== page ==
Quebec City: Musee de L’Amerique Francophone
The history of the Francophone Museum:
The Musee de l’Amerique Francophone chronicles the history of French-speaking settlers in Quebec, especially that of the Catholic settlers. Since French is still the official language, and the French have been in Quebec since 1608, this is a pretty general topic encompassing most of Quebec civilization. But the collection includes many things of particular interest to Catholic travelers.
The museum is right next door to the Jesuit seminary. In 1993, the seminary’s chapel was deconsecrated, and became part of the museum. It’s a beautiful chapel designed by Joseph-Ferdinand Peachy and built in 1898 to resemble the Eglise de la Trinite in Paris. Peachy designed 100 Quebec buildings in the mid 19th century.
The chapel has 12 small side chapels and a larger one dedicated to Saint Francois de Laval, first bishop of Quebec. His remains used to reside here, but were moved when the chapel became a secular space. It’s now used as a conference room and auditorium. Stained glass windows depict local favorites Laval and Marie de l’Incarnation, foundress of the Ursuline nuns in Canada.
The chapel has a strange feeling to it, deconsecrated, but still full of sacred things. Laval’s remains left, but an enormous collection of saints’ relics stayed behind. Former seminary student Monsignor Joseph-Calixte Marquis (1821-1904) collected these bones, ashes, pieces of cloth and locks of hair from saints and martyrs in Europe. The museum displays some relics on the chapel walls and stores the rest. A Catholic could feel sad for these deserted relics. On the other hand, since the secular site holds lively events, they attend way more parties than the average relic.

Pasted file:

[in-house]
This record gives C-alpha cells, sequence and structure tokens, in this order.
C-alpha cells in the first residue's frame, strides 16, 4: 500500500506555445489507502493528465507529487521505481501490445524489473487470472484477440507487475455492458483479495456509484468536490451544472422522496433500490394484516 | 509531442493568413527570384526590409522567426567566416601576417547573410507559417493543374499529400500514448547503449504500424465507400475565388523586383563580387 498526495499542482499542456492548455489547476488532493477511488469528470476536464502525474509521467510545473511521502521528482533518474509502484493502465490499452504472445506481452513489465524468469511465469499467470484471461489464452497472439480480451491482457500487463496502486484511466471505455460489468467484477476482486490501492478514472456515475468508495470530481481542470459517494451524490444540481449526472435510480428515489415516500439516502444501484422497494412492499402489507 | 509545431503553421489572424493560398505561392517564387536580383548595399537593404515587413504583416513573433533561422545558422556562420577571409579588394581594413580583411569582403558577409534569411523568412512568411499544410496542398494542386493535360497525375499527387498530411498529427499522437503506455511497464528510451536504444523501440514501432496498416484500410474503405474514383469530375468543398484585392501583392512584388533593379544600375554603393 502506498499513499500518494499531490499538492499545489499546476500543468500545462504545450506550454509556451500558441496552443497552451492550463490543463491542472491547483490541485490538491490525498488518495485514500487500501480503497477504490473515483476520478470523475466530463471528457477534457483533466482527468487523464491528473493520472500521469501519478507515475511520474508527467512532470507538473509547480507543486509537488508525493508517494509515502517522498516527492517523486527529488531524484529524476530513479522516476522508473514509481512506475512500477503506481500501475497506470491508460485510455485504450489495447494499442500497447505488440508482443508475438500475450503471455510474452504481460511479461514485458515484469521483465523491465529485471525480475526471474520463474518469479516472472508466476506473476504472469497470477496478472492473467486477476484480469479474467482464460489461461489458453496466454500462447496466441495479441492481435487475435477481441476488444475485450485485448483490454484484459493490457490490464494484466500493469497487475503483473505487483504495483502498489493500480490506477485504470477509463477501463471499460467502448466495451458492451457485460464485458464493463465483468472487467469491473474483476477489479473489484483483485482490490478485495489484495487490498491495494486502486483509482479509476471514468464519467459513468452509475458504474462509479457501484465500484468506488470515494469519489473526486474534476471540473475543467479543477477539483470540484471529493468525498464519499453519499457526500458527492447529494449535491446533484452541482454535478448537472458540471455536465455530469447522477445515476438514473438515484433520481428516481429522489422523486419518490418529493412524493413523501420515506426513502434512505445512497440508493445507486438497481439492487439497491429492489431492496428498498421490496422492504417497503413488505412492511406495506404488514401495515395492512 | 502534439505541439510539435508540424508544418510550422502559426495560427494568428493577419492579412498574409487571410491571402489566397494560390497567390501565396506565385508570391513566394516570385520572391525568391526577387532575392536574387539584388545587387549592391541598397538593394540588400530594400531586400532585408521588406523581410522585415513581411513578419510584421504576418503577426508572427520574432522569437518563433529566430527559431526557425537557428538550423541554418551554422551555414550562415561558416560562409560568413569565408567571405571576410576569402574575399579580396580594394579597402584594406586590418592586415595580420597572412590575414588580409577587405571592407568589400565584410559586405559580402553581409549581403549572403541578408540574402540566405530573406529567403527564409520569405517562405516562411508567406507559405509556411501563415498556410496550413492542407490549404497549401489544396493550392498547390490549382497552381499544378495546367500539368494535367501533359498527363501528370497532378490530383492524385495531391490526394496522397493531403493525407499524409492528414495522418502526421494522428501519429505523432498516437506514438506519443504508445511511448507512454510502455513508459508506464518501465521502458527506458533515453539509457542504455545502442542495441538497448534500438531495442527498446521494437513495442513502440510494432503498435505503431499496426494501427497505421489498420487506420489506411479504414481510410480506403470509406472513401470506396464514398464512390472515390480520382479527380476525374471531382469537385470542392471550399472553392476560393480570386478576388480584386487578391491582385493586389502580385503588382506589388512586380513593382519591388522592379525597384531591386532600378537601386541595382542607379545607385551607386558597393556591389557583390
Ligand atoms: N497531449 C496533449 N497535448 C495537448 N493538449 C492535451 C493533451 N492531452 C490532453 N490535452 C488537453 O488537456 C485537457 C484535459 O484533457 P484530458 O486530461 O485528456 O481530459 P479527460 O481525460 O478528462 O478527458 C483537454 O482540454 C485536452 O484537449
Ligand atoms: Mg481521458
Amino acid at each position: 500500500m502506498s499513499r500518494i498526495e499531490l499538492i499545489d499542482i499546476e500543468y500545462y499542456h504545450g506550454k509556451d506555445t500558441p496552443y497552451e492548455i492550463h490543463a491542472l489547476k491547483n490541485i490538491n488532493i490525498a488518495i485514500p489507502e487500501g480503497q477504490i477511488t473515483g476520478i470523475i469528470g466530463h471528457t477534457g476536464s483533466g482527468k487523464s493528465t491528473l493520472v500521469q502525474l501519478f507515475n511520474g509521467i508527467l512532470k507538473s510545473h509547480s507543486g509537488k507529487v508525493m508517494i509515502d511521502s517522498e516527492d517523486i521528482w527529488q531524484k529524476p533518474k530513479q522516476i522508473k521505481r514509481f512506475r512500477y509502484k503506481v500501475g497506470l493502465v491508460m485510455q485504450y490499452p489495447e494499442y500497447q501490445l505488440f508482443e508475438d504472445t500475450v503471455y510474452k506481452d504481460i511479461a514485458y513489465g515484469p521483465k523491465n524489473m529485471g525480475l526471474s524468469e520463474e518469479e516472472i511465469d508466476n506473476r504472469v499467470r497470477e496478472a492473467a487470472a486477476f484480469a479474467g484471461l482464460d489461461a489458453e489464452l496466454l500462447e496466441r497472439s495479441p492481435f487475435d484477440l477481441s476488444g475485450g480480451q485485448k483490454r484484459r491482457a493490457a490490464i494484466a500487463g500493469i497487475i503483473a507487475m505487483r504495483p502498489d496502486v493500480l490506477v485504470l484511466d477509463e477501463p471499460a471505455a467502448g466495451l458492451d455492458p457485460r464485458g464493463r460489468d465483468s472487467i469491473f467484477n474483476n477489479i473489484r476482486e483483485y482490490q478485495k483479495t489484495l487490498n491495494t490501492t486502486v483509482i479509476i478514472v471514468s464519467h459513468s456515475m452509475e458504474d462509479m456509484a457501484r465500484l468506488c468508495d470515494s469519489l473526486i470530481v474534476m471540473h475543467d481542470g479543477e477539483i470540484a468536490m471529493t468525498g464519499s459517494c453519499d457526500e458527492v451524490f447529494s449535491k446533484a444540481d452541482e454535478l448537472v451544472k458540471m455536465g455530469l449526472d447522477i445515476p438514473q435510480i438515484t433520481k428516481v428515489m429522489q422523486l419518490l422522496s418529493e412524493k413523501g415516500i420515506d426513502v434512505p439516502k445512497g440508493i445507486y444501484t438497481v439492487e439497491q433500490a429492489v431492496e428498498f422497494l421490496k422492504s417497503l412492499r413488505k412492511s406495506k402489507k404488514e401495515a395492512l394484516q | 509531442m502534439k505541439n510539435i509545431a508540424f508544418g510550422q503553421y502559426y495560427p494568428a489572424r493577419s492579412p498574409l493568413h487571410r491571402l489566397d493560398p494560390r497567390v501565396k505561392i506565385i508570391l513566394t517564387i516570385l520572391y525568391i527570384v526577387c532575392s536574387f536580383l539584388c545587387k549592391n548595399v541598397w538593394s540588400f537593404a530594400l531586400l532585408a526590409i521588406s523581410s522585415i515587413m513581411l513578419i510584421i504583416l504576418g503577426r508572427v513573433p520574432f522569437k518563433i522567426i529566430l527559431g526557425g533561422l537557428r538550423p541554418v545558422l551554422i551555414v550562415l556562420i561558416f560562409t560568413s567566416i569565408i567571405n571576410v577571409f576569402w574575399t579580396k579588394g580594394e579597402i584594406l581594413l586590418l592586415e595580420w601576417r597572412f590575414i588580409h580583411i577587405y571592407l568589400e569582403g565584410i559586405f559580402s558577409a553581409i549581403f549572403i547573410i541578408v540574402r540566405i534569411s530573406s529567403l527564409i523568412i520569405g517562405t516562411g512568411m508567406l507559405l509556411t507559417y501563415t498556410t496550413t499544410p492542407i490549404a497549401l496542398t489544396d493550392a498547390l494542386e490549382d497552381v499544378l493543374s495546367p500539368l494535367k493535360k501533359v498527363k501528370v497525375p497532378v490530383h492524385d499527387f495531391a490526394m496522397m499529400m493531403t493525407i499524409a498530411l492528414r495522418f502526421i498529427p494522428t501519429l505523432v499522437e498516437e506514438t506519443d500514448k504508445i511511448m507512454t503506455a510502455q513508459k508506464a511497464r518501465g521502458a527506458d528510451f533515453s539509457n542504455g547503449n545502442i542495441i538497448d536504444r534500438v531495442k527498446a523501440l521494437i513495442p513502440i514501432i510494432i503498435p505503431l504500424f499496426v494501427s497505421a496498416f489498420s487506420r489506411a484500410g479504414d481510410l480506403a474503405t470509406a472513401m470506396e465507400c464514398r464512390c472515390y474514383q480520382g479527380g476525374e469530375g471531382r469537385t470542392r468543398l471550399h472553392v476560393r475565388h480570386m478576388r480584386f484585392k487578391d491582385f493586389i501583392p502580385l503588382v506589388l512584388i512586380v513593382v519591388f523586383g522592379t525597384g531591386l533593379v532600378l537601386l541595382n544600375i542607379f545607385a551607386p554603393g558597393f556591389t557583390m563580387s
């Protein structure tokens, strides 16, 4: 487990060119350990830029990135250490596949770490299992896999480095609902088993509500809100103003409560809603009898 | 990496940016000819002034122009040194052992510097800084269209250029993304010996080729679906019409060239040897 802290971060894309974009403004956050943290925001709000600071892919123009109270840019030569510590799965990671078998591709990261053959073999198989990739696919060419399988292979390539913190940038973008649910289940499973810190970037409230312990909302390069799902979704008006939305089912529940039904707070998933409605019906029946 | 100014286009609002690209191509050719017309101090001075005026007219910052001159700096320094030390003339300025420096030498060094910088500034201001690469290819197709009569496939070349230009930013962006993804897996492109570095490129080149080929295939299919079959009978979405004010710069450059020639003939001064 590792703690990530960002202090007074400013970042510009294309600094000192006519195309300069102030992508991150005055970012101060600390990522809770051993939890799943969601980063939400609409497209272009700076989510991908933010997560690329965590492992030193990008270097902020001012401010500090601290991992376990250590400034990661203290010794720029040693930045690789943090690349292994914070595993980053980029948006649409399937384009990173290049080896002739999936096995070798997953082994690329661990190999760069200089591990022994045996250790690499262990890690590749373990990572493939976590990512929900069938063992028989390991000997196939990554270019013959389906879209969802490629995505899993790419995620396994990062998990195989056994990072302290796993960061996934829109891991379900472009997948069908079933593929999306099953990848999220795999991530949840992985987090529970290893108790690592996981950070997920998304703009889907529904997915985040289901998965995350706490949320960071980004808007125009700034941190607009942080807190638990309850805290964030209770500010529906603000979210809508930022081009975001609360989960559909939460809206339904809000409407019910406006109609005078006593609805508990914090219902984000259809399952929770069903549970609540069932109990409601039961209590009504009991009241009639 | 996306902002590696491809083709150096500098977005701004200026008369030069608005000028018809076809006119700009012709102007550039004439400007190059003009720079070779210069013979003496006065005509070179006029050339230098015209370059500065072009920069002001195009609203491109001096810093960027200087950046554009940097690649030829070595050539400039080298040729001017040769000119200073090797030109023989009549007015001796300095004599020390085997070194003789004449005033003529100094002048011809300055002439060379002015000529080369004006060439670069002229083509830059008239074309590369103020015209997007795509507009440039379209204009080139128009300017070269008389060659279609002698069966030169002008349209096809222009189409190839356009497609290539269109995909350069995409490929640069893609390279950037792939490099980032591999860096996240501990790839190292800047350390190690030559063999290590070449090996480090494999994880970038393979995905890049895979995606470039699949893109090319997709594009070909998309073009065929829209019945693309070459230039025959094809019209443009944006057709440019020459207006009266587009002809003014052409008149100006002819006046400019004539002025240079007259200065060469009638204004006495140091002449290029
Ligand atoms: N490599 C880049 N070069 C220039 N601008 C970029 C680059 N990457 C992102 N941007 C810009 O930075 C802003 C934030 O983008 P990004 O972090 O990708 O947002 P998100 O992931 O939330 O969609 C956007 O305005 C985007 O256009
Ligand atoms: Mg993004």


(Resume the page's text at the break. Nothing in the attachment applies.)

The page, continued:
In the museum proper, a large exhibit on New France includes some possessions of early Catholic missionaries, such as a portable altar set (see photo above) and a “Catholic ladder.” This pictorial device was first invented by Bishop Francois-Norbert Blanchet, first archbishop of Oregon, to instruct illiterate settlers and Natives. It illustrates Christian virtues that lead to salvation. The French and English bilingual version housed in the museum was designed by Albert Lacombe, an Oblate missionary who worked with Francophones, Metis, Cree and Blackfoot communities.
The museum is a worthwhile stop for anybody interested in Quebec’s Catholic heritage and a more general history of French-speaking Quebec. If you visit, be sure to take a few minutes to visit the martyrs’ relics in the now-secular chapel.
Finding the Francophone Museum:
The Museum is right next door to the Cathedral, so it is easy to find.
Address: 2, côte de la Fabrique, Québec City (Québec) G1R 3V6
GPS coordinates: 46° 48′ 50.4072” N, 71° 12′ 24.6492” W
Tel: +1 (418) 643-2158 Toll-free +1 (866) 710-8031
email: [email protected]
Click here for the official website of Musee de L’Amerique Francophone
Article written by travel writer Teresa Bergen